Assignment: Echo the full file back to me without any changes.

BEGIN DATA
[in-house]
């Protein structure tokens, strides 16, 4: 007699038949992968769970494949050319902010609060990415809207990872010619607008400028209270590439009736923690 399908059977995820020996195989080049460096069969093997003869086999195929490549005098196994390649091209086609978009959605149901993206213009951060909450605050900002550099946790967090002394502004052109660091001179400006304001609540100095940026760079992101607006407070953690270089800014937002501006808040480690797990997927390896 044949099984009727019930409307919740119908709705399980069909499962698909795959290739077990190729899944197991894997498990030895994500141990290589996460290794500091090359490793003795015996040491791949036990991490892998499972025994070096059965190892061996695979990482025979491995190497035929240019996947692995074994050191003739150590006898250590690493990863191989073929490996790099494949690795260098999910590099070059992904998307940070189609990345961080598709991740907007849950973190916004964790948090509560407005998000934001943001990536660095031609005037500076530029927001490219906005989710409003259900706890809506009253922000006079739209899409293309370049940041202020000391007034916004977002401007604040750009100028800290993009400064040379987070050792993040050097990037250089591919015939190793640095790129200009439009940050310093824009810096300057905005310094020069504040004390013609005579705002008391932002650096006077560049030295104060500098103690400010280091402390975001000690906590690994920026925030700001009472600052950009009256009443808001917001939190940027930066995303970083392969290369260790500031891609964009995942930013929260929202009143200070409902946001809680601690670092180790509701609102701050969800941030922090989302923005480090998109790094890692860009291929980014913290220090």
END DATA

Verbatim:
[in-house]
């Protein structure tokens, strides 16, 4: 007699038949992968769970494949050319902010609060990415809207990872010619607008400028209270590439009736923690 399908059977995820020996195989080049460096069969093997003869086999195929490549005098196994390649091209086609978009959605149901993206213009951060909450605050900002550099946790967090002394502004052109660091001179400006304001609540100095940026760079992101607006407070953690270089800014937002501006808040480690797990997927390896 044949099984009727019930409307919740119908709705399980069909499962698909795959290739077990190729899944197991894997498990030895994500141990290589996460290794500091090359490793003795015996040491791949036990991490892998499972025994070096059965190892061996695979990482025979491995190497035929240019996947692995074994050191003739150590006898250590690493990863191989073929490996790099494949690795260098999910590099070059992904998307940070189609990345961080598709991740907007849950973190916004964790948090509560407005998000934001943001990536660095031609005037500076530029927001490219906005989710409003259900706890809506009253922000006079739209899409293309370049940041202020000391007034916004977002401007604040750009100028800290993009400064040379987070050792993040050097990037250089591919015939190793640095790129200009439009940050310093824009810096300057905005310094020069504040004390013609005579705002008391932002650096006077560049030295104060500098103690400010280091402390975001000690906590690994920026925030700001009472600052950009009256009443808001917001939190940027930066995303970083392969290369260790500031891609964009995942930013929260929202009143200070409902946001809680601690670092180790509701609102701050969800941030922090989302923005480090998109790094890692860009291929980014913290220090």